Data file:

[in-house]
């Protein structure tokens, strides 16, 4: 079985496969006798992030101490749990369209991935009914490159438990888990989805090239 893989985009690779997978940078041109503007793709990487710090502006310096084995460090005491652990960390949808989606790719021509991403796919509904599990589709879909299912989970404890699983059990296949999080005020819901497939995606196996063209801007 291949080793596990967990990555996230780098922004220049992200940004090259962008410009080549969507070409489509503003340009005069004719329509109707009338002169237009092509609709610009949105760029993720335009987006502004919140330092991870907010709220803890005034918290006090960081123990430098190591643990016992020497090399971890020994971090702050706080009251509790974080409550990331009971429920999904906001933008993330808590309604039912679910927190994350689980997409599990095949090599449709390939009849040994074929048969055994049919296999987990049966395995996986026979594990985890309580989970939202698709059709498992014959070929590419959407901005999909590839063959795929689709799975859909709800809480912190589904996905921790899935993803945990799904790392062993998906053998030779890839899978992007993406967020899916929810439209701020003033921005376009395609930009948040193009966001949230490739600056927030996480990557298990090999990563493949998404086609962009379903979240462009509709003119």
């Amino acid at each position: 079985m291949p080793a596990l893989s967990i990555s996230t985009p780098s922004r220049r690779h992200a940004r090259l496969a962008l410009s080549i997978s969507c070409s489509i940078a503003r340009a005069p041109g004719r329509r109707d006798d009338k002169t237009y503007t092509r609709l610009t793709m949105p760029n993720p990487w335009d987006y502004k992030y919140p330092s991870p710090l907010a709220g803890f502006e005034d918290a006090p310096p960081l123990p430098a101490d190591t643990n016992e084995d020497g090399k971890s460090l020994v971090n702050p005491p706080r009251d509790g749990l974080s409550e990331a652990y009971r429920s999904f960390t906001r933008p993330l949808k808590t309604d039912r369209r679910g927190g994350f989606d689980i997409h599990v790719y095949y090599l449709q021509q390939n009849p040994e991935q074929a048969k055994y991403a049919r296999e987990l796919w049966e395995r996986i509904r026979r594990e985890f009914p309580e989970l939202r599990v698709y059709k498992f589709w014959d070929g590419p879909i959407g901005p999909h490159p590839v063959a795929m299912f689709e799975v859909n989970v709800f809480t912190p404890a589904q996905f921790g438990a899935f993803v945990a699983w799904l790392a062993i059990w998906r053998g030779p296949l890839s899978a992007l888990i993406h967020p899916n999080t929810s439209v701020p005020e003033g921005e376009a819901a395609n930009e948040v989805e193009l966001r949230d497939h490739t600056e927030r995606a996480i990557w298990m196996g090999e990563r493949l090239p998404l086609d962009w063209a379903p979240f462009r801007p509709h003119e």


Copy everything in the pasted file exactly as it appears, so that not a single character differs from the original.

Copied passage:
[in-house]
């Protein structure tokens, strides 16, 4: 079985496969006798992030101490749990369209991935009914490159438990888990989805090239 893989985009690779997978940078041109503007793709990487710090502006310096084995460090005491652990960390949808989606790719021509991403796919509904599990589709879909299912989970404890699983059990296949999080005020819901497939995606196996063209801007 291949080793596990967990990555996230780098922004220049992200940004090259962008410009080549969507070409489509503003340009005069004719329509109707009338002169237009092509609709610009949105760029993720335009987006502004919140330092991870907010709220803890005034918290006090960081123990430098190591643990016992020497090399971890020994971090702050706080009251509790974080409550990331009971429920999904906001933008993330808590309604039912679910927190994350689980997409599990095949090599449709390939009849040994074929048969055994049919296999987990049966395995996986026979594990985890309580989970939202698709059709498992014959070929590419959407901005999909590839063959795929689709799975859909709800809480912190589904996905921790899935993803945990799904790392062993998906053998030779890839899978992007993406967020899916929810439209701020003033921005376009395609930009948040193009966001949230490739600056927030996480990557298990090999990563493949998404086609962009379903979240462009509709003119």
């Amino acid at each position: 079985m291949p080793a596990l893989s967990i990555s996230t985009p780098s922004r220049r690779h992200a940004r090259l496969a962008l410009s080549i997978s969507c070409s489509i940078a503003r340009a005069p041109g004719r329509r109707d006798d009338k002169t237009y503007t092509r609709l610009t793709m949105p760029n993720p990487w335009d987006y502004k992030y919140p330092s991870p710090l907010a709220g803890f502006e005034d918290a006090p310096p960081l123990p430098a101490d190591t643990n016992e084995d020497g090399k971890s460090l020994v971090n702050p005491p706080r009251d509790g749990l974080s409550e990331a652990y009971r429920s999904f960390t906001r933008p993330l949808k808590t309604d039912r369209r679910g927190g994350f989606d689980i997409h599990v790719y095949y090599l449709q021509q390939n009849p040994e991935q074929a048969k055994y991403a049919r296999e987990l796919w049966e395995r996986i509904r026979r594990e985890f009914p309580e989970l939202r599990v698709y059709k498992f589709w014959d070929g590419p879909i959407g901005p999909h490159p590839v063959a795929m299912f689709e799975v859909n989970v709800f809480t912190p404890a589904q996905f921790g438990a899935f993803v945990a699983w799904l790392a062993i059990w998906r053998g030779p296949l890839s899978a992007l888990i993406h967020p899916n999080t929810s439209v701020p005020e003033g921005e376009a819901a395609n930009e948040v989805e193009l966001r949230d497939h490739t600056e927030r995606a996480i990557w298990m196996g090999e990563r493949l090239p998404l086609d962009w063209a379903p979240f462009r801007p509709h003119e």